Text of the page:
Plotting Something…

dragonI know, discussing plot is old hat. There’s the endless comparison between the planners and the “pantsers”, and all the concerns about novel and story writing becoming more formula and less art.

And then there’s me. Not that I do things so differently from anyone else, and I’m concluding that I definitely don’t do them the “right” way, if there is one.

Let’s face it, the fun part of writing is actually writing. No real surprise there. I’ve always said that if someone else could just hand me a great story, I could write the crap out of it. 🙂 I have no lack of confidence for my ability to actually put words on paper. And when I know what I’m writing about, I find that at times I look back and even think, “wow, I like that.” Sometimes the words fall out of my fingers, arranging themselves on the page as if I were possessed by a writer with actual literary talent. Those are the best times. Getting those moments, hours or days are the reason why I write. I think it must be like the runner’s high. They say that once you pass mile six or so, you get an exhilarating rush akin to being on a drug high. I wouldn’t know; the furthest I’ve ever run was six miles. I could probably run further if there was a sundae on a slow moving cart in front of me to follow. But it might melt before I could pound out much more than six miles anyway.

The problem I have is that I will BELIEVE that I’ve outlined and planned, but I’m usually so excited to get started with something new, that I jump the gun. And things go swimmingly for a while. When I know what I’m writing about, I have found that I can easily write 4-5,000 words a day. So the act of actually writing is not my problem. I know writers who struggle with every sentence, rework constantly and get out maybe a thousand words on a good day. And that’s equally valid – maybe they have no problem plotting. We all have different strengths.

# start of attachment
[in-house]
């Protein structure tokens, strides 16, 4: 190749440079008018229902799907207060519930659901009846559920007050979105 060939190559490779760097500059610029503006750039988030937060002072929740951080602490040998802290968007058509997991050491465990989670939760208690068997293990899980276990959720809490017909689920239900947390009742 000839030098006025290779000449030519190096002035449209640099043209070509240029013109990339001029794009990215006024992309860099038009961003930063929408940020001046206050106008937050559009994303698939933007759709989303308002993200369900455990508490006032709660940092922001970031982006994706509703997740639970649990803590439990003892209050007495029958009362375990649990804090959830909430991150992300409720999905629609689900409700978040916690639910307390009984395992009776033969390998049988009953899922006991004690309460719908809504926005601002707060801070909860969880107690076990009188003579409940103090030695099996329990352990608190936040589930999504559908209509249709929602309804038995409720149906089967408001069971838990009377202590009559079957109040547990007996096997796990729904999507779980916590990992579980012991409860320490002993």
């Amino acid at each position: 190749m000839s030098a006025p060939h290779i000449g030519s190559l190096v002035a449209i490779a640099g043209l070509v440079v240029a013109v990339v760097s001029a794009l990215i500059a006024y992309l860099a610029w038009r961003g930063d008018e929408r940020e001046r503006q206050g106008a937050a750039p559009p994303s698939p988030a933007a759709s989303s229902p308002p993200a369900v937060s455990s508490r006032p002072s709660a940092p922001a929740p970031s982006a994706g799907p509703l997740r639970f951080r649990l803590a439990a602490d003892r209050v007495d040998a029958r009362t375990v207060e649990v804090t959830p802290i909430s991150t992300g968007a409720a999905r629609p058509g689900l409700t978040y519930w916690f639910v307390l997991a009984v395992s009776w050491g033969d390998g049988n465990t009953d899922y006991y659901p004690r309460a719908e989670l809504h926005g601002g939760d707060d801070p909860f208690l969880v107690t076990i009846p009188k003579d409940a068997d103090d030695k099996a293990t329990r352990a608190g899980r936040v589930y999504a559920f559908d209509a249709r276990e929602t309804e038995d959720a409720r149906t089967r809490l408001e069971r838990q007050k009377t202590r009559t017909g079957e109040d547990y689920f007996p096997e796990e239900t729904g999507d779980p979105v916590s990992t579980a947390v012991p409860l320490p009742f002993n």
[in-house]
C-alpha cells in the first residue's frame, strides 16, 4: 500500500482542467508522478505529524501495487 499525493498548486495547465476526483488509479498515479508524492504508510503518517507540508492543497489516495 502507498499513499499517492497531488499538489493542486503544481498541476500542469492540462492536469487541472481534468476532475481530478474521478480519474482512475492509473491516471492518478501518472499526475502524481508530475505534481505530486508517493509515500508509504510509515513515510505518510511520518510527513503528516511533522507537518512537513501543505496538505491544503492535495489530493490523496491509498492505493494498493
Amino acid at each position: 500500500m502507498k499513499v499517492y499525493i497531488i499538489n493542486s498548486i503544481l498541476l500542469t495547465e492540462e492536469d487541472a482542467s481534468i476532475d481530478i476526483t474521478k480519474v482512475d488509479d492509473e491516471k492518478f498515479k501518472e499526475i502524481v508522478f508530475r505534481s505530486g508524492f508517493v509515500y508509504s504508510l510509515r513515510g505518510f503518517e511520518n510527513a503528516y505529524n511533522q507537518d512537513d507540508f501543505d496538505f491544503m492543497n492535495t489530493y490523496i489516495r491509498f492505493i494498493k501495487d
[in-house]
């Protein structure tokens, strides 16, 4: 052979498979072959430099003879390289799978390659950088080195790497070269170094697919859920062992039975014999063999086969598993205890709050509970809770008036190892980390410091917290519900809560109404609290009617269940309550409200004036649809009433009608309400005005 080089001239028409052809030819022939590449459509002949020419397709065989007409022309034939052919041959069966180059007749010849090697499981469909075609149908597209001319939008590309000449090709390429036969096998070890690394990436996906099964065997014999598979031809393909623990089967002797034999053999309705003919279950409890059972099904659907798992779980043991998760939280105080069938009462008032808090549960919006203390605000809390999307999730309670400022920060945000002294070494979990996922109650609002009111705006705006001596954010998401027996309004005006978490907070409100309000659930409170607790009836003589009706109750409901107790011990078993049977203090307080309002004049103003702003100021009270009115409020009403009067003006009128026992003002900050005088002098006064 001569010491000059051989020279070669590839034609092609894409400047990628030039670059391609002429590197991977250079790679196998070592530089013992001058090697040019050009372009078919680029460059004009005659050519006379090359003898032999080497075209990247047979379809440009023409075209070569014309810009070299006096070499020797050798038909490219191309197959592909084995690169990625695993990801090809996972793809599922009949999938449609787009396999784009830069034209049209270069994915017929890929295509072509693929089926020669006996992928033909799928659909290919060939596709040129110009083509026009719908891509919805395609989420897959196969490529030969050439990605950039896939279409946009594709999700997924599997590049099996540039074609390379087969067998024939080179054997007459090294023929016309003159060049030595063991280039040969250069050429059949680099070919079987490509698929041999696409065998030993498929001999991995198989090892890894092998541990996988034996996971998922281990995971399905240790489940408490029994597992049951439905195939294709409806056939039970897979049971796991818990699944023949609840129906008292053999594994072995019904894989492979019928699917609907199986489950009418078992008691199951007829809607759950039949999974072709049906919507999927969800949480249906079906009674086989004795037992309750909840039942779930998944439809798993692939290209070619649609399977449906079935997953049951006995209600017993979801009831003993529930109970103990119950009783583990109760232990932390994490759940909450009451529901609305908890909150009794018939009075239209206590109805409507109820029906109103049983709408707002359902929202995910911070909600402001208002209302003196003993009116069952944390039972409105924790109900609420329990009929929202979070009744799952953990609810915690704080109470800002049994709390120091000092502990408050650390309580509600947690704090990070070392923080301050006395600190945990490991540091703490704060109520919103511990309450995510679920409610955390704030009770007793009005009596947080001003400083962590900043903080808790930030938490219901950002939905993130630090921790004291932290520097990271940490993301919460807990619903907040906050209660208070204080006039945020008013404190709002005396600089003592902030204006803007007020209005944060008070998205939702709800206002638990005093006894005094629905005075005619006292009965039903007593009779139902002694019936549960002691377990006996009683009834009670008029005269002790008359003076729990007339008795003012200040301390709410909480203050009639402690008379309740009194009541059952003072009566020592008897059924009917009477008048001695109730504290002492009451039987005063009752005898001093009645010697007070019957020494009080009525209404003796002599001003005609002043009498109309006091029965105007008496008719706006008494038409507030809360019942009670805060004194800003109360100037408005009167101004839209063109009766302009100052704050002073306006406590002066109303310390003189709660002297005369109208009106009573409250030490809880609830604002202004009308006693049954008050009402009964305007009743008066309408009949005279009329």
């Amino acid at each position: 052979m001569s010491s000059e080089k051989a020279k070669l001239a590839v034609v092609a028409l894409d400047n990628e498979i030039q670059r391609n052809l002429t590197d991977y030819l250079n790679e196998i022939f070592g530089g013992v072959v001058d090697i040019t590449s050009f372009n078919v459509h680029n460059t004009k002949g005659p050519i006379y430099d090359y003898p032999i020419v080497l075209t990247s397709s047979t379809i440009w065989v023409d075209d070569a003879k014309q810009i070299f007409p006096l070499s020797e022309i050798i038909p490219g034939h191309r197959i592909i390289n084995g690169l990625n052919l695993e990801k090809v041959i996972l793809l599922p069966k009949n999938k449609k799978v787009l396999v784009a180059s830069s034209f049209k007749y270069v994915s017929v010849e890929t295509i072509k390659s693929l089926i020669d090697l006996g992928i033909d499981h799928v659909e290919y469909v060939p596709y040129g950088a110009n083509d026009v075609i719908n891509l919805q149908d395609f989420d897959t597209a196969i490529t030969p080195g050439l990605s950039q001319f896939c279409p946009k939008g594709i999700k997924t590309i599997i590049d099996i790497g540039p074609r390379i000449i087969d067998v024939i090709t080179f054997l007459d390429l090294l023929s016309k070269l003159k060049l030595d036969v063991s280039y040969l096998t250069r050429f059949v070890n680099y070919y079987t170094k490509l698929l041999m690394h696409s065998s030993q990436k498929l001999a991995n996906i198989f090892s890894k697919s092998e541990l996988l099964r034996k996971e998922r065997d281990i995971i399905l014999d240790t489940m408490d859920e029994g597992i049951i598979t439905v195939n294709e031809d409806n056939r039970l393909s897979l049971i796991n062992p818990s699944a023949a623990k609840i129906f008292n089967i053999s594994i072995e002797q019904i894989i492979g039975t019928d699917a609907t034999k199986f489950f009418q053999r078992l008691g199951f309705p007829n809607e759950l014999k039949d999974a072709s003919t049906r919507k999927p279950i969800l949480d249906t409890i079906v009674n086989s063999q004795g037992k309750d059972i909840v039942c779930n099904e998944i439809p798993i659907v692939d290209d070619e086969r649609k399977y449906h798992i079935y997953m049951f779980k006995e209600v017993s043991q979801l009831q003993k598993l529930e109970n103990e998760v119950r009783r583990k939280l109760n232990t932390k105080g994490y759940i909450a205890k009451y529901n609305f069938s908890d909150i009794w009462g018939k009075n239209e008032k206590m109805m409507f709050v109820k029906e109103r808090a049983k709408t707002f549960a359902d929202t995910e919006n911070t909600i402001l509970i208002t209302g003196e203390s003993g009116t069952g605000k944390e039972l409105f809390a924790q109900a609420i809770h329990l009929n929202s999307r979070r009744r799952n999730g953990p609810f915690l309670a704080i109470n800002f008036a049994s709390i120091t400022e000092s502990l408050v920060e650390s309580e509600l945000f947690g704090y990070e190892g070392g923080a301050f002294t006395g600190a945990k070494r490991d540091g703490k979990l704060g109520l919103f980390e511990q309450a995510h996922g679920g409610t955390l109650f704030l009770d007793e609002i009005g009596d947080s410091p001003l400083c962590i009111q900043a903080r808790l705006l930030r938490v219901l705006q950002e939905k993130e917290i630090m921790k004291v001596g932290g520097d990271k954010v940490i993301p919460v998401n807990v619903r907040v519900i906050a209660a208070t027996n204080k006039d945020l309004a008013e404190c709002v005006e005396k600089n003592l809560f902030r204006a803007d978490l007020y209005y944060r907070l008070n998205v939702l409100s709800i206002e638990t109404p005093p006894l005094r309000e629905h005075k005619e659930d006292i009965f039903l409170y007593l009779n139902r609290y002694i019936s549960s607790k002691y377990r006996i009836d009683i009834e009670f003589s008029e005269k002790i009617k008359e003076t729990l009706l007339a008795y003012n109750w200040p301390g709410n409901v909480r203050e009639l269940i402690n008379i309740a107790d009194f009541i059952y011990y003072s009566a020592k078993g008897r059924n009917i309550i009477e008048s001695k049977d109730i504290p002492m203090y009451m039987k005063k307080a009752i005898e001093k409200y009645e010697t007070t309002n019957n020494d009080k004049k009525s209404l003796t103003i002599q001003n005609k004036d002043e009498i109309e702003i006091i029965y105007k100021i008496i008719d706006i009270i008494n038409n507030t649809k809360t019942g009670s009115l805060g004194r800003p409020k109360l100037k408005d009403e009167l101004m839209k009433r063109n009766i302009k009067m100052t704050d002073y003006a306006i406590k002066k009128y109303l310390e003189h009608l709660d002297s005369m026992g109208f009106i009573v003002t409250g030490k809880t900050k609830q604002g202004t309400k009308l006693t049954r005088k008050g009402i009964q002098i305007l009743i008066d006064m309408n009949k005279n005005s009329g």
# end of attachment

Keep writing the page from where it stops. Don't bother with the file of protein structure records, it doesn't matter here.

And it is time to address my real weakness, and that is plotting. I suffer from saggy middle syndrome, I believe. And I know that there are many plotting strategies out there. I’ve tried to snowflake, I’ve tried some other less iconic strategies. My problem — especially with snowflake — is that I get bored rewriting my own ideas over and over in different ways. By the time I’m at step four, I’ve gone through the thirteen stages of self-doubt and rather than fleshing out a decent idea to make it a good idea, I’ve beat it down so far that it now seems completely stupid and pathetic.

So I have a lot of half-started things on my desk. (Half-finished, for you optimists!)

And I realize that I need to focus. And that I need to jot down the new ideas, but not wrap my heart and soul around them immediately. Instead, I’m going to choose a plotting strategy and actually APPLY it to those things that are languishing, formerly loved and now forgotten like the Velveteen Rabbit, deep in my files. I’m going to sit down and PLOT. And focus. And seriously figure some stuff out. And I’m kind of excited about it (because my plan entails buying neat little notebooks), but mostly kind of dreading it (because, dammit, it’s hard).

Where do you turn for help with plotting? Does it come to you naturally or is there a strategy that you swear by? Curious how others defeat this particular dragon…

photo credit and photopin and here.

 

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2 thoughts on “Plotting Something…

  1. I think my writing is more character driven than plot driven – it seems like once I really know the characters – individually and how they interact with one another – they start to drive the plot.

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